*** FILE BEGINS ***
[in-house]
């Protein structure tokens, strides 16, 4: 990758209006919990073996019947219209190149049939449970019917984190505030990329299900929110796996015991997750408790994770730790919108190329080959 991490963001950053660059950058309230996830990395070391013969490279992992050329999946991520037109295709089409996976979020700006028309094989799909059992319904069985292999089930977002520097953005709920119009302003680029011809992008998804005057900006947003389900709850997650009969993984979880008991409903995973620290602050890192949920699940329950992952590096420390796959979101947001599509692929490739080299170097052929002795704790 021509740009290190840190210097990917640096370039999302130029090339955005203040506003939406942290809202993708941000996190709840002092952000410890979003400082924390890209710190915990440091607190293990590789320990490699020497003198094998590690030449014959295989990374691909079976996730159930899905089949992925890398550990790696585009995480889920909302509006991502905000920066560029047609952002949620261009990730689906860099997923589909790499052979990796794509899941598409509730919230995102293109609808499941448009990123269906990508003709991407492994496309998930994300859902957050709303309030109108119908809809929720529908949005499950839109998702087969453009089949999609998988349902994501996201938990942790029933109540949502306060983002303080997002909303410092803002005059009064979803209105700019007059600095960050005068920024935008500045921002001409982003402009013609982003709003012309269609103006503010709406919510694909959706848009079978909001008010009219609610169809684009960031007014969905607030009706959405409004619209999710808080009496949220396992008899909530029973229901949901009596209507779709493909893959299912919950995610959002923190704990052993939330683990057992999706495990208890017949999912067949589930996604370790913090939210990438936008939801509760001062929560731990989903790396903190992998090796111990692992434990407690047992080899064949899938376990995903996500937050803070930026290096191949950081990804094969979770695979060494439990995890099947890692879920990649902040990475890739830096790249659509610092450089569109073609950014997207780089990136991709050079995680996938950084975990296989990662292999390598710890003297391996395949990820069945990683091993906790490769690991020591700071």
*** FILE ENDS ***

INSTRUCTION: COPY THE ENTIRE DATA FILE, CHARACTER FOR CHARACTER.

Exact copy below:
[in-house]
């Protein structure tokens, strides 16, 4: 990758209006919990073996019947219209190149049939449970019917984190505030990329299900929110796996015991997750408790994770730790919108190329080959 991490963001950053660059950058309230996830990395070391013969490279992992050329999946991520037109295709089409996976979020700006028309094989799909059992319904069985292999089930977002520097953005709920119009302003680029011809992008998804005057900006947003389900709850997650009969993984979880008991409903995973620290602050890192949920699940329950992952590096420390796959979101947001599509692929490739080299170097052929002795704790 021509740009290190840190210097990917640096370039999302130029090339955005203040506003939406942290809202993708941000996190709840002092952000410890979003400082924390890209710190915990440091607190293990590789320990490699020497003198094998590690030449014959295989990374691909079976996730159930899905089949992925890398550990790696585009995480889920909302509006991502905000920066560029047609952002949620261009990730689906860099997923589909790499052979990796794509899941598409509730919230995102293109609808499941448009990123269906990508003709991407492994496309998930994300859902957050709303309030109108119908809809929720529908949005499950839109998702087969453009089949999609998988349902994501996201938990942790029933109540949502306060983002303080997002909303410092803002005059009064979803209105700019007059600095960050005068920024935008500045921002001409982003402009013609982003709003012309269609103006503010709406919510694909959706848009079978909001008010009219609610169809684009960031007014969905607030009706959405409004619209999710808080009496949220396992008899909530029973229901949901009596209507779709493909893959299912919950995610959002923190704990052993939330683990057992999706495990208890017949999912067949589930996604370790913090939210990438936008939801509760001062929560731990989903790396903190992998090796111990692992434990407690047992080899064949899938376990995903996500937050803070930026290096191949950081990804094969979770695979060494439990995890099947890692879920990649902040990475890739830096790249659509610092450089569109073609950014997207780089990136991709050079995680996938950084975990296989990662292999390598710890003297391996395949990820069945990683091993906790490769690991020591700071």